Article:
This collection brings together twelve of the finest short stories of prominent American feminist author Charlotte Perkins Gilman. "The Yellow Wallpaper," Gilman's best-known work, was first published in 1892 and represents an important examination of nineteenth-century attitudes toward women's physical and mental health. Written as a collection of journal entries by a woman whose physician husband has confined her to her bedroom, the story depicts the narrator's descent into psychosis as her confinement gradually erodes her sanity. This collection also includes the stories "The Giant Wistaria," "According to Solomon," "The Boys and the Butter," "Her Housekeeper," "Martha's Mother," "A Middle-Sized Artist," "An Offender," "When I Was a Witch," "The Cottagette," "Making a Living," and "Mr. Robert Grey Sr." - (Findaway World Llc)
Library Journal Reviews
Told in secret diary entries written by an unnamed woman suffering postpartum depression, this short story chronicles the treatment of women and the social conditions in the late 19th century. As a reflection of the times, the protagonist's physician husband believes that only complete rest will cure his wife. The woman has little activity, no contact with her new baby, and virtually no social interaction, and her symptoms only increase over time as she broods on the hideous wallpaper in the bedroom to which she is confined. She begins to see women trapped behind the interlocking pattern and slips into psychosis. Based on Gilman's own experience of the "rest cure," this story helped spur mental health reform for women. Long revered in feminist literature, Gilman's classic epistolary story is enhanced by Erin Yuen's narration. She uses a smooth, genteel voice to illuminate the protagonist. VERDICT For those interested in early feminist literature, pair this recording with Kim Basinger's interpretation of Kate Chopin's The Awakening.—Judy Murray, Monroe Cty. Lib. Syst., Temperance, MI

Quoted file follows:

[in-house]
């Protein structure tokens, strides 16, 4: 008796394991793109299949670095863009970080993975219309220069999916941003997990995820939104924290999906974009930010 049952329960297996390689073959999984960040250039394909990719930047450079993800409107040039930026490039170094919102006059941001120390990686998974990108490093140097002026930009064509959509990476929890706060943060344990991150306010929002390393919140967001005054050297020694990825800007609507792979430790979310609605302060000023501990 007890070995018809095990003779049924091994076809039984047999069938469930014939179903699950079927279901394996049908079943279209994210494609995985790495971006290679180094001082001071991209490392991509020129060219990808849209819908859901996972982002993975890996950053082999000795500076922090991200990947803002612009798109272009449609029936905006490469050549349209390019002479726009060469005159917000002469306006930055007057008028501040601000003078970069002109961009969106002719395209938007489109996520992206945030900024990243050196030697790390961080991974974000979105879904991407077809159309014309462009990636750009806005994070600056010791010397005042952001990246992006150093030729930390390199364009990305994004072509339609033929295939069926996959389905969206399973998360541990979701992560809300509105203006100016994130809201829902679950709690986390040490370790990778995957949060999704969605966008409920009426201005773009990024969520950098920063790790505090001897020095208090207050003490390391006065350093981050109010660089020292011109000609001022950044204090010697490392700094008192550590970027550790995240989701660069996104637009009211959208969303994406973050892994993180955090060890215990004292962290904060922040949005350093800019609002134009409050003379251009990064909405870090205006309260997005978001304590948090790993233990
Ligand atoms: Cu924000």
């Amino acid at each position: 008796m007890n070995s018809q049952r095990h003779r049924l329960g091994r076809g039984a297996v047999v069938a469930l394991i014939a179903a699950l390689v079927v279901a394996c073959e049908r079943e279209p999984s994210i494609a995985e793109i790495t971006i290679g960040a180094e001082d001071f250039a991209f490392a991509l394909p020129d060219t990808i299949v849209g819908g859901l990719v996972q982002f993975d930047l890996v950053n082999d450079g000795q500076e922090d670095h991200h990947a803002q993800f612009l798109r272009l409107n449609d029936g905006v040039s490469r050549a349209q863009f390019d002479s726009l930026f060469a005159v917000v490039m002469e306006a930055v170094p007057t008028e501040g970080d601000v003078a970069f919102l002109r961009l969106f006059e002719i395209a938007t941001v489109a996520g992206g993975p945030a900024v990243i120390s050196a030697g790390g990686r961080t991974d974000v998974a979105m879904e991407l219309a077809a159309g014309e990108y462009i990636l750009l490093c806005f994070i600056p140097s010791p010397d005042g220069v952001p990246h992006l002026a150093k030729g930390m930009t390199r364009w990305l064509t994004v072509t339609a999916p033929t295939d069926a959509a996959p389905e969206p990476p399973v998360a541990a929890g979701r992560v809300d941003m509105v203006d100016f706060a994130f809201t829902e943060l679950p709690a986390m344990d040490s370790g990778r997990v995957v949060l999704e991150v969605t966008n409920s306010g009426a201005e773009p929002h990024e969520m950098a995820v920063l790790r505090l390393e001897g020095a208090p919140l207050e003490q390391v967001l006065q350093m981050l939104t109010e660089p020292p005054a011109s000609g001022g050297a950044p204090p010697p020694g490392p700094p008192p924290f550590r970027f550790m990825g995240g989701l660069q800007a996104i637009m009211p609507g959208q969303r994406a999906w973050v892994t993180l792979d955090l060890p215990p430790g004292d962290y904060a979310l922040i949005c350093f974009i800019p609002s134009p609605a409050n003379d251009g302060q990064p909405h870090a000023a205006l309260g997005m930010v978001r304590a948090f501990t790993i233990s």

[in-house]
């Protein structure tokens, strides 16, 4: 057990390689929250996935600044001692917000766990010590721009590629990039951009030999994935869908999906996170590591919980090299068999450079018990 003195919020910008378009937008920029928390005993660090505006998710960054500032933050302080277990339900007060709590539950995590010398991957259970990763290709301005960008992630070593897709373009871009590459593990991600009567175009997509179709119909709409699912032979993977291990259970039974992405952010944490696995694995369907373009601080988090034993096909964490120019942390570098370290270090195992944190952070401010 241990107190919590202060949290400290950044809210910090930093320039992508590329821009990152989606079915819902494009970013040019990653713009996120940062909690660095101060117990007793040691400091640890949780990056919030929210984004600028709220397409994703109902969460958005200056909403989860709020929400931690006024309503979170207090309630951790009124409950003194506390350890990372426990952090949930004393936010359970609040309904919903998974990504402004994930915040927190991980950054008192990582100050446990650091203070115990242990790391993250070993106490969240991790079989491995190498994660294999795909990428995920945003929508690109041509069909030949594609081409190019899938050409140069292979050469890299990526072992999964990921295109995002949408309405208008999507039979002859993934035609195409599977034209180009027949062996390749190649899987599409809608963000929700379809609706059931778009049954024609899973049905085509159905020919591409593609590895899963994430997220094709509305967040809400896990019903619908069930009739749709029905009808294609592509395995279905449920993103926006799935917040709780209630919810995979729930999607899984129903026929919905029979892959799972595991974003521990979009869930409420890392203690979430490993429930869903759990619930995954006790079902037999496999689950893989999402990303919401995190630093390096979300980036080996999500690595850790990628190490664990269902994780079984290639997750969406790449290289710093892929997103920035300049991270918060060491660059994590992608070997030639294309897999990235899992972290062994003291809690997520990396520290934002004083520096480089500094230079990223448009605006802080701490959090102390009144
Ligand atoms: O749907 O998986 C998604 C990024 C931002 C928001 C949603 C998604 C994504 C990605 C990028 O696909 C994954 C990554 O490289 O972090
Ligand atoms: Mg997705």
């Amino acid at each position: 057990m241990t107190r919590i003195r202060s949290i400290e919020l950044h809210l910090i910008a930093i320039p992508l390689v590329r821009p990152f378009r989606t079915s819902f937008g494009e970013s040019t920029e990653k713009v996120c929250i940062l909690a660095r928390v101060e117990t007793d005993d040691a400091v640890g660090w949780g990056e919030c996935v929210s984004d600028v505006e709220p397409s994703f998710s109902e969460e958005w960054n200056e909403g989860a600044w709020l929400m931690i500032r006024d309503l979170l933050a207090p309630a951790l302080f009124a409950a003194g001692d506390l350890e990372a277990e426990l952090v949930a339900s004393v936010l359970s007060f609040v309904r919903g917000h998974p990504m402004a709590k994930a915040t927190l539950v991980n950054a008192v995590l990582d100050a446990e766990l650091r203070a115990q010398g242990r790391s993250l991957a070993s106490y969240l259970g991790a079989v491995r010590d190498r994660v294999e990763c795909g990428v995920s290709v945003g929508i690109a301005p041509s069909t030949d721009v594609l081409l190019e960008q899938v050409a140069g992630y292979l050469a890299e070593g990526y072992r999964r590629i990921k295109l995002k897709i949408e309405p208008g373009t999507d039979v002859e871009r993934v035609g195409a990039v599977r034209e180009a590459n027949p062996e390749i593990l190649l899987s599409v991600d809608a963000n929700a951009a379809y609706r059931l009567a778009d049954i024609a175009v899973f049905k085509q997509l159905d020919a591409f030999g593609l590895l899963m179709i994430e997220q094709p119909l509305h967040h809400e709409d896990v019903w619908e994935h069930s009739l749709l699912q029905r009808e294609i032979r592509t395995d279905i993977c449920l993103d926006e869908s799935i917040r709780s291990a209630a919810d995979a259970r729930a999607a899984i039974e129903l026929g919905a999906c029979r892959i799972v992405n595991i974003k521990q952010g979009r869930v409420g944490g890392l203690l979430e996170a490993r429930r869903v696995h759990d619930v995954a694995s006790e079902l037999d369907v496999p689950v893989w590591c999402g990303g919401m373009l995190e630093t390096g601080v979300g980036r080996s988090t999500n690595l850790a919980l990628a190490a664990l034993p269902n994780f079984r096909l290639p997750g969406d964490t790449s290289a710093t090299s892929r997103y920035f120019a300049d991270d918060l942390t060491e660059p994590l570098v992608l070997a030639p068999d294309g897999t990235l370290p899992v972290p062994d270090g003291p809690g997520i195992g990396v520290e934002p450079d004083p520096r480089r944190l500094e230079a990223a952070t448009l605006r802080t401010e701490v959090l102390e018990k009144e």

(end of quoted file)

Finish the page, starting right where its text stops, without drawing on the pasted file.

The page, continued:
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Publishers Weekly Reviews
Yuen leads listeners convincingly through this beautifully wrought 1892 short story. She begins the first-person narrative with the voice of a sensible if somewhat distraught young woman confined by her doctor husband to an attic room with hideous yellow wallpaper and bars on the windows. She is thought to have a nervous condition and is permitted no activity, including writing, lest it tire her. Eschewing melodrama, Yuen gradually changes tone and inflection as the weeks pass and the wife starts tearing down the wallpaper, perceives another woman behind it trying to get out, and finally descends into madness. It's a short, intoxicating listen that merits more than one replay. (Mar.)
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